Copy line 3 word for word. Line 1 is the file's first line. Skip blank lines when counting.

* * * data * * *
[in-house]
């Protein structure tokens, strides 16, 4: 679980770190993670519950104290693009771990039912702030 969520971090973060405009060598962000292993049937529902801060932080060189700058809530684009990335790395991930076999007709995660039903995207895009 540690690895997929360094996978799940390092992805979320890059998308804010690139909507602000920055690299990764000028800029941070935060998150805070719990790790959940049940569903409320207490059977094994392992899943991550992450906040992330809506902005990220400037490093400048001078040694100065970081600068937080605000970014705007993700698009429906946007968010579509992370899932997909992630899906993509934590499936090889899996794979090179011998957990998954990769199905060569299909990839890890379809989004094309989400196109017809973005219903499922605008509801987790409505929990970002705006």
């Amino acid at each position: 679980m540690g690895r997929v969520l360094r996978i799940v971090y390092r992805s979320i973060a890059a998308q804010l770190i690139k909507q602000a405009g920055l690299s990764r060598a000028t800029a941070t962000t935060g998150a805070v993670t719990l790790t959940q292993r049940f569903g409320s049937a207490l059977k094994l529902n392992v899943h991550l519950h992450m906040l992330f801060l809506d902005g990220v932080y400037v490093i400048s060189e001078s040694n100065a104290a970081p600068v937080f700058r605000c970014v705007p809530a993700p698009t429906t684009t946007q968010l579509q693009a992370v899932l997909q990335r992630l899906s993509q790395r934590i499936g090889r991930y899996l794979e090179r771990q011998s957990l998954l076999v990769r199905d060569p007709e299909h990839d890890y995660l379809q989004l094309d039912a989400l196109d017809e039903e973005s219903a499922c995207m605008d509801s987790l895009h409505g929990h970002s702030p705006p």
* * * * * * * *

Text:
């Amino acid at each position: 679980m540690g690895r997929v969520l360094r996978i799940v971090y390092r992805s979320i973060a890059a998308q804010l770190i690139k909507q602000a405009g920055l690299s990764r060598a000028t800029a941070t962000t935060g998150a805070v993670t719990l790790t959940q292993r049940f569903g409320s049937a207490l059977k094994l529902n392992v899943h991550l519950h992450m906040l992330f801060l809506d902005g990220v932080y400037v490093i400048s060189e001078s040694n100065a104290a970081p600068v937080f700058r605000c970014v705007p809530a993700p698009t429906t684009t946007q968010l579509q693009a992370v899932l997909q990335r992630l899906s993509q790395r934590i499936g090889r991930y899996l794979e090179r771990q011998s957990l998954l076999v990769r199905d060569p007709e299909h990839d890890y995660l379809q989004l094309d039912a989400l196109d017809e039903e973005s219903a499922c995207m605008d509801s987790l895009h409505g929990h970002s702030p705006p």